Coronavirus might be the focus of employers' health and safety efforts right now, but it's not the only risk that needs to be managed.
Workplaces present numerous hazards, from uneven floors to dangerous machinery, and the HSE has recently reminded employers not to become complacent to these ‘basic’ health and safety risks while their attention is on infection control.
In fact, despite its nationwide inspection campaign to ensure businesses are COVID-secure, five of the highest fines handed to employers in recent months have been entirely unrelated to their coronavirus safety measures.
Here’s a timely reminder of areas that must still be addressed, and the potentially devastating effects of non-compliance.
1. Costain fined £1.2m after steel cage collapse
Construction giant Costain and subcontractor Brenbuild were prosecuted after a steel cage crashed into a mobile elevated working platform (MEWP) containing two workers.
The men were erecting a steel reinforcement cage at a road bridge when it crashed on to the MEWP, causing it to fall on its side.
An investigation by the Health and Safety Executive (HSE) discovered that there was no temporary support for the steel cage. Investigators found that both firms:
- Were aware the cage was visibly leaning and that site workers had raised concerns;
- Did not recognise the inherent instability of the cage; and
- Had not taken measures to ensure the work on the MEWP could be carried out safely.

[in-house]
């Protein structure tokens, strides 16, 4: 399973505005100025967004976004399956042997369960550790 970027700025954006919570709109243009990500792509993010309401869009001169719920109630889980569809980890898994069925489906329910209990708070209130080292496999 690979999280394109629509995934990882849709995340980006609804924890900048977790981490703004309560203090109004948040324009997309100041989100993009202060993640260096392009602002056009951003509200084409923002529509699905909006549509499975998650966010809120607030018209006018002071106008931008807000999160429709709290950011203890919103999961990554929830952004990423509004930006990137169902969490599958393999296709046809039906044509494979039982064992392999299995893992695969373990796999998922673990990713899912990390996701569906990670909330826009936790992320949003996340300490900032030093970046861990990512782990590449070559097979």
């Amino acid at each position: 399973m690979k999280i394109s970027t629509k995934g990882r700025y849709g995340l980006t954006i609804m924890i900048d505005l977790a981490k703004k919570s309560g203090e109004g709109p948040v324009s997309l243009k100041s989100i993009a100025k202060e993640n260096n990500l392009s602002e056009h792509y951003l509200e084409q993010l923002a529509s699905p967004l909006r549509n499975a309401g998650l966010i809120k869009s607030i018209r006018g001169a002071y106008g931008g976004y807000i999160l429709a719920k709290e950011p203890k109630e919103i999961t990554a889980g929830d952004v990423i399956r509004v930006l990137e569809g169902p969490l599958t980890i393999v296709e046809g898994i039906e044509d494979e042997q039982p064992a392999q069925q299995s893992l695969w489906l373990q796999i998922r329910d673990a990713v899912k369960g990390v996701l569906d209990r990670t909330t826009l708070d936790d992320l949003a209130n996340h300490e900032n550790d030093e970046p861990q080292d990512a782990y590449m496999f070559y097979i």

Costain had failed to plan, manage and monitor the work, while Brenbuild failed to prevent the risk of collapse and implement controls to prevent instability.
Costain Limited pleaded guilty to breaching the Health and Safety at Work etc Act 1974. It was fined £1.2m and ordered to pay costs of £21,644. Brenbuild Limited also pleaded guilty to breaching the Act. It was fined £80,000 and ordered to pay costs of £21,730.
2. Manufacturer fined £367k after fatal crush
A textile manufacturer whose “lax” attitude to health and safety led to an employee being fatally crushed was fined hundreds of thousands of pounds.
The factory worker was using a knife to remove fibres stuck to a machine’s rollers when he became entangled in the machinery. An investigation by the HSE found that the machine was not adequately guarded.
The court heard that it was common for the synthetic fibres to “lap” on the rollers and create a blockage. HSE investigators learned that:
- The fibres were sometimes cut by putting a wooden pole with a serrated metal blade on the end through a safety gate – but that this did not always work.
- Staff, including managers, had for decades reached around the safety gate and cut the laps by hand with a knife – the emergency stop was not accessible from this position.
The court was told the stricken worker had complained how he felt it was “an accident waiting to happen”.